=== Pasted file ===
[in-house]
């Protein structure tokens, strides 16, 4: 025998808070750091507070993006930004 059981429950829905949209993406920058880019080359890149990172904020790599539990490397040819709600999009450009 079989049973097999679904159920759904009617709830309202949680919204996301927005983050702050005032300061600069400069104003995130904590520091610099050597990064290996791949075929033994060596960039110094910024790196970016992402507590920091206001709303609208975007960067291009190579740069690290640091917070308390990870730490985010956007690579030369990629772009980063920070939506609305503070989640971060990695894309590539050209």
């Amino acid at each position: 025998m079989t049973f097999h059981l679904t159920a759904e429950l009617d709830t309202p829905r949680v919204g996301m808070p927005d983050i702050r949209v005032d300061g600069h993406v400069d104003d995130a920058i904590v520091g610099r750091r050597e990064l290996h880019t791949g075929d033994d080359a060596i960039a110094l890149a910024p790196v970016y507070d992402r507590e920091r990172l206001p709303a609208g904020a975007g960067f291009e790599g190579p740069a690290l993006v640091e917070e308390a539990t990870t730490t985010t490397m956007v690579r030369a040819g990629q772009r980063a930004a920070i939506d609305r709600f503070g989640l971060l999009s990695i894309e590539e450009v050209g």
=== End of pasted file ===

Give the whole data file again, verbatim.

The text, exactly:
[in-house]
């Protein structure tokens, strides 16, 4: 025998808070750091507070993006930004 059981429950829905949209993406920058880019080359890149990172904020790599539990490397040819709600999009450009 079989049973097999679904159920759904009617709830309202949680919204996301927005983050702050005032300061600069400069104003995130904590520091610099050597990064290996791949075929033994060596960039110094910024790196970016992402507590920091206001709303609208975007960067291009190579740069690290640091917070308390990870730490985010956007690579030369990629772009980063920070939506609305503070989640971060990695894309590539050209």
């Amino acid at each position: 025998m079989t049973f097999h059981l679904t159920a759904e429950l009617d709830t309202p829905r949680v919204g996301m808070p927005d983050i702050r949209v005032d300061g600069h993406v400069d104003d995130a920058i904590v520091g610099r750091r050597e990064l290996h880019t791949g075929d033994d080359a060596i960039a110094l890149a910024p790196v970016y507070d992402r507590e920091r990172l206001p709303a609208g904020a975007g960067f291009e790599g190579p740069a690290l993006v640091e917070e308390a539990t990870t730490t985010t490397m956007v690579r030369a040819g990629q772009r980063a930004a920070i939506d609305r709600f503070g989640l971060l999009s990695i894309e590539e450009v050209g």